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Health care Buzz: Turning 65: Retirement challenges equals healthcare costs

Health care Buzz: Turning 65: Retirement challenges equals healthcare costs

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In a recent survey, Merrill Lynch partnered with Age Wave to gain insight into retirement.

With 10,000 seniors turning 65 daily, it is important to prepare for retirement. The survey found three important findings:

81 percent of Americans say they don’t know how much they will need for retirement.

Their No. 1 ingredient for happiness is their health.

72 percent of people worry about serious health in their retirement.

The cost of retirement includes an understanding of the average Social Security payments and average lifespan which is different for men and women. As of December 2016 the average monthly Social Security payment for men is $1,524 and for women is $1,209. There will be multiple health care deductions from the monthly SS payment (Part B and Part D) plus recommended Medicare supplemental insurance to help defray the out of pocket expenses associated with traditional Medicare.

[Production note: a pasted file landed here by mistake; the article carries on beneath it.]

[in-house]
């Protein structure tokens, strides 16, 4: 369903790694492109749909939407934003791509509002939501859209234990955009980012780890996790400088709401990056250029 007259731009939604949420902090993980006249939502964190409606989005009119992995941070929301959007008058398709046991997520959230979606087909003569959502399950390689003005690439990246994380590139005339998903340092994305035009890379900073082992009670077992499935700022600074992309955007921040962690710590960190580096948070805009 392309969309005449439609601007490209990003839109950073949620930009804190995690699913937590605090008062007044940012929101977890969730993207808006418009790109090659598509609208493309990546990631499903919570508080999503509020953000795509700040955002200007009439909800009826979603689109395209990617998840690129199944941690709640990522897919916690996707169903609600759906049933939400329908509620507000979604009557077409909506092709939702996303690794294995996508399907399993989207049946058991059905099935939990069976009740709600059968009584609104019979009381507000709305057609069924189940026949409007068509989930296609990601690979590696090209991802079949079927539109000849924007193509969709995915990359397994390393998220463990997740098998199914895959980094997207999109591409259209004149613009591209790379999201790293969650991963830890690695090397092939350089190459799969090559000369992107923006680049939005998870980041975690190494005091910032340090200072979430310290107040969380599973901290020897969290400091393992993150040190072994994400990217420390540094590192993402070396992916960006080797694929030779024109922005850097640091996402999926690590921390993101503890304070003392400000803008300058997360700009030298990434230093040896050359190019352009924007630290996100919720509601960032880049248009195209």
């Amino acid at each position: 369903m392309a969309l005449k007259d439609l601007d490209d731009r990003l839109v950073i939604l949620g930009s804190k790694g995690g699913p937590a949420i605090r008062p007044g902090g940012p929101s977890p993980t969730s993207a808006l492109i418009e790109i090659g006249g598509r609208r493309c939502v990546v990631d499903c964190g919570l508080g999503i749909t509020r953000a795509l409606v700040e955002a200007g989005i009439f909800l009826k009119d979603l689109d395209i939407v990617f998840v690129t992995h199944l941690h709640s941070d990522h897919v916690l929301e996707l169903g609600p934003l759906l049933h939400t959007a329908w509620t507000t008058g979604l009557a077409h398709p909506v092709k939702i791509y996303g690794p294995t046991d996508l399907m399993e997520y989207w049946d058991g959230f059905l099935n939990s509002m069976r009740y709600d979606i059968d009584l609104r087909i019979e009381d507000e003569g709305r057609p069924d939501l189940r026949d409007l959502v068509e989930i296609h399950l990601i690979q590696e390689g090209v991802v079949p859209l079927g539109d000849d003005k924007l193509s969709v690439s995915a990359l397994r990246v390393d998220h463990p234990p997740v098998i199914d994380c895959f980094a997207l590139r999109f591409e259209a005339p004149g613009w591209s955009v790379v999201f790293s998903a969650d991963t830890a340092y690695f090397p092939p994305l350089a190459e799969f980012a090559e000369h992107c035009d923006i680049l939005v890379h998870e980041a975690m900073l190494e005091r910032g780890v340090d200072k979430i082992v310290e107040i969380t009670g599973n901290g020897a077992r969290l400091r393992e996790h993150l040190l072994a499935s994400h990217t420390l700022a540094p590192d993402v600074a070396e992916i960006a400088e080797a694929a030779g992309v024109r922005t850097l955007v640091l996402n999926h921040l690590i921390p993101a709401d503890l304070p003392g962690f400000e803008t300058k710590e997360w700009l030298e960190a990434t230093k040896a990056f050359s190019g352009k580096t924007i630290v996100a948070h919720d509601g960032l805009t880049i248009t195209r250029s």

As retirement budgets are developed, seniors should use an average of $300 for these monthly premiums. This will significantly reduce the amount remaining for living expenses, entertainment and out of pocket/patient portion payments for all Medicare plans. (Example: A woman might have $1,209-$300 = $909 left for all budgeted expenses and unexpected healthcare costs.) With women living until 81 and men until 76, considerable attention needs to be made for current healthcare costs and potential deteriorating healthcare chronic conditions; all resulting in additional costs deducted from the Social Security monthly payment.

Additionally, an average of 19 percent of all Americans indicate they will work beyond 65. This is the highest since the 1960s. If a person turning 65 is still working, it is important to thoroughly assess their major medical coverage through their employer as it will be primary to Medicare. If you are retiring before turning 65, there will be no Medicare coverage. It is the biggest hidden cost – finding gap insurance, usually only available through the exchange with varying individual coverage rates.

Is health care complicated? The payment system is different for each insurance plan, Medicaid/per state and Traditional Medicare versus Managed Medicare/Medicare Advantage.

Learn more about all the areas of impact at the first 2018 Patient Financial Navigator Community Boot Camp: “Medicare 101, Social Security Benefits and Assistance for Seniors” 8:30 a.m.–12:30 p.m. Feb. 3 at the College of Southern Idaho Fine Arts building. There is no cost and no pre-registration is required.

Day Egusquiza is the president and founder of the Patient Financial Navigator Foundation.


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